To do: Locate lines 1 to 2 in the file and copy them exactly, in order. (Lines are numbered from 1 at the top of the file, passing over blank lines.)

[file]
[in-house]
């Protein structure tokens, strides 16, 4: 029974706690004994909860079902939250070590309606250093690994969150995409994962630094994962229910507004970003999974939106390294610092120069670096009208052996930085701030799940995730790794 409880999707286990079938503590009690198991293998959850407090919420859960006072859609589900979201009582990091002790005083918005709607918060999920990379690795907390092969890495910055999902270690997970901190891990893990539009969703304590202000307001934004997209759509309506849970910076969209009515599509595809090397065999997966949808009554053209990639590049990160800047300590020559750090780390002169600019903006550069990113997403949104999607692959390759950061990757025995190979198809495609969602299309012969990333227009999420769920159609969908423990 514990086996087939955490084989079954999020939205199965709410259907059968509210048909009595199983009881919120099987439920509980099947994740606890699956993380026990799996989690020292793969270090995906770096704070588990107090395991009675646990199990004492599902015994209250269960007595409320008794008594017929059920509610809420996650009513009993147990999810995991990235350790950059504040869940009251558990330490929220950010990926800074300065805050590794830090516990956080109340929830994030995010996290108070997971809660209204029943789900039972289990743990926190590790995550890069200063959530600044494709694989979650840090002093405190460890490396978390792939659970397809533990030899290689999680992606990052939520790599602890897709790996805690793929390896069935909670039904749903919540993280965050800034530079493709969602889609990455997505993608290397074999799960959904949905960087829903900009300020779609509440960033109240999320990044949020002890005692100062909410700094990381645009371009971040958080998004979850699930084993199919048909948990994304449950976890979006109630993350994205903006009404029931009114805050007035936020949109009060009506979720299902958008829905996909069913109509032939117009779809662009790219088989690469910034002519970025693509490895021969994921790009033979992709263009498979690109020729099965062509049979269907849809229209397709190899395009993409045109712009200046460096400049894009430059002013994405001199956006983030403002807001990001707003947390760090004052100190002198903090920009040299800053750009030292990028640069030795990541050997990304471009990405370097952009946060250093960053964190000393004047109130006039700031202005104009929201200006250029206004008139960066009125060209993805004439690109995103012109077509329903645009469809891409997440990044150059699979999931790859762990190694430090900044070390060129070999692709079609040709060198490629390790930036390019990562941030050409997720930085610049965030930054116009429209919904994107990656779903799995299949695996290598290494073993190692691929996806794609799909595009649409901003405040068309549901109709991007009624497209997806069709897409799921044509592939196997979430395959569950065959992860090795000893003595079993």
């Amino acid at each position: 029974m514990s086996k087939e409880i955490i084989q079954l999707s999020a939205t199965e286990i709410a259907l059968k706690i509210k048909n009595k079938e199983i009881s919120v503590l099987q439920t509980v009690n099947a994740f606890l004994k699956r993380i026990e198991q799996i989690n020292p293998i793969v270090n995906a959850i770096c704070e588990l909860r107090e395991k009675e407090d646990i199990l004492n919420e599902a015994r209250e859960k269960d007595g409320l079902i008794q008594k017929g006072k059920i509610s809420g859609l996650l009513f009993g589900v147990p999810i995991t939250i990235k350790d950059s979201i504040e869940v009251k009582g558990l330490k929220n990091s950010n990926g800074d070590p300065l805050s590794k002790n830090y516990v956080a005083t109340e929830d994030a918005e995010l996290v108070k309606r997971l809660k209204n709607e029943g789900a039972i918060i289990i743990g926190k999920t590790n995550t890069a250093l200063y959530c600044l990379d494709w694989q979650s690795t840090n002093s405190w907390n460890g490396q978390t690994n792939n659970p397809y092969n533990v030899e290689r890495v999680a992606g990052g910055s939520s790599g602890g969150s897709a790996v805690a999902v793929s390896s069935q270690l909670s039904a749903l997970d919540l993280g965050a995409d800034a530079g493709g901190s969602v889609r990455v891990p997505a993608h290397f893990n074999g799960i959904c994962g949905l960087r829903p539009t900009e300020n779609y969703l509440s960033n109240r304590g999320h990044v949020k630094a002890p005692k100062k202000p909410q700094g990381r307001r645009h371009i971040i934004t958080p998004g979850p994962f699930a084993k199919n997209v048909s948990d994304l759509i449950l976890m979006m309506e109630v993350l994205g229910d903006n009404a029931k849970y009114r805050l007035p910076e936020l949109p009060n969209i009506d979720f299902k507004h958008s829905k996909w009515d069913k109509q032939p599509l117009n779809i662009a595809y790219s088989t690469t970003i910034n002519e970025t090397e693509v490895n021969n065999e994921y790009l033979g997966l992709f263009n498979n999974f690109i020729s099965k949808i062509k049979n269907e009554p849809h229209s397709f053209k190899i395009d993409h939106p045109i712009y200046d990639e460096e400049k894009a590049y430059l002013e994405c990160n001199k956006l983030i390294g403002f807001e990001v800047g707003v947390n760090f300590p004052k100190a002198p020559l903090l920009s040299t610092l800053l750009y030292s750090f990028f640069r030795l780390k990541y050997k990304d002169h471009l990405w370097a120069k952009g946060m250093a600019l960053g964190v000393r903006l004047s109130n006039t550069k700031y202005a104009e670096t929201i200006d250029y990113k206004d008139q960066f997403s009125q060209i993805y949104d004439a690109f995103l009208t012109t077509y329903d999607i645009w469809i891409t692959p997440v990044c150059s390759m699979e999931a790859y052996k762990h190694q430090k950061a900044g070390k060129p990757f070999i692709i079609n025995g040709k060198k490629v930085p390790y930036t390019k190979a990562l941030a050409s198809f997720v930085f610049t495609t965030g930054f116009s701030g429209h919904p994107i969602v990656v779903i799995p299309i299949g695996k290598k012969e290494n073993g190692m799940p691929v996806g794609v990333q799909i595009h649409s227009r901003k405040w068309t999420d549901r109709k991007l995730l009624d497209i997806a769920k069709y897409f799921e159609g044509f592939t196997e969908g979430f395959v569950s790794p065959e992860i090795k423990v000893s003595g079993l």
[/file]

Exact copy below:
[in-house]
């Protein structure tokens, strides 16, 4: 029974706690004994909860079902939250070590309606250093690994969150995409994962630094994962229910507004970003999974939106390294610092120069670096009208052996930085701030799940995730790794 409880999707286990079938503590009690198991293998959850407090919420859960006072859609589900979201009582990091002790005083918005709607918060999920990379690795907390092969890495910055999902270690997970901190891990893990539009969703304590202000307001934004997209759509309506849970910076969209009515599509595809090397065999997966949808009554053209990639590049990160800047300590020559750090780390002169600019903006550069990113997403949104999607692959390759950061990757025995190979198809495609969602299309012969990333227009999420769920159609969908423990 514990086996087939955490084989079954999020939205199965709410259907059968509210048909009595199983009881919120099987439920509980099947994740606890699956993380026990799996989690020292793969270090995906770096704070588990107090395991009675646990199990004492599902015994209250269960007595409320008794008594017929059920509610809420996650009513009993147990999810995991990235350790950059504040869940009251558990330490929220950010990926800074300065805050590794830090516990956080109340929830994030995010996290108070997971809660209204029943789900039972289990743990926190590790995550890069200063959530600044494709694989979650840090002093405190460890490396978390792939659970397809533990030899290689999680992606990052939520790599602890897709790996805690793929390896069935909670039904749903919540993280965050800034530079493709969602889609990455997505993608290397074999799960959904949905960087829903900009300020779609509440960033109240999320990044949020002890005692100062909410700094990381645009371009971040958080998004979850699930084993199919048909948990994304449950976890979006109630993350994205903006009404029931009114805050007035936020949109009060009506979720299902958008829905996909069913109509032939117009779809662009790219088989690469910034002519970025693509490895021969994921790009033979992709263009498979690109020729099965062509049979269907849809229209397709190899395009993409045109712009200046460096400049894009430059002013994405001199956006983030403002807001990001707003947390760090004052100190002198903090920009040299800053750009030292990028640069030795990541050997990304471009990405370097952009946060250093960053964190000393004047109130006039700031202005104009929201200006250029206004008139960066009125060209993805004439690109995103012109077509329903645009469809891409997440990044150059699979999931790859762990190694430090900044070390060129070999692709079609040709060198490629390790930036390019990562941030050409997720930085610049965030930054116009429209919904994107990656779903799995299949695996290598290494073993190692691929996806794609799909595009649409901003405040068309549901109709991007009624497209997806069709897409799921044509592939196997979430395959569950065959992860090795000893003595079993």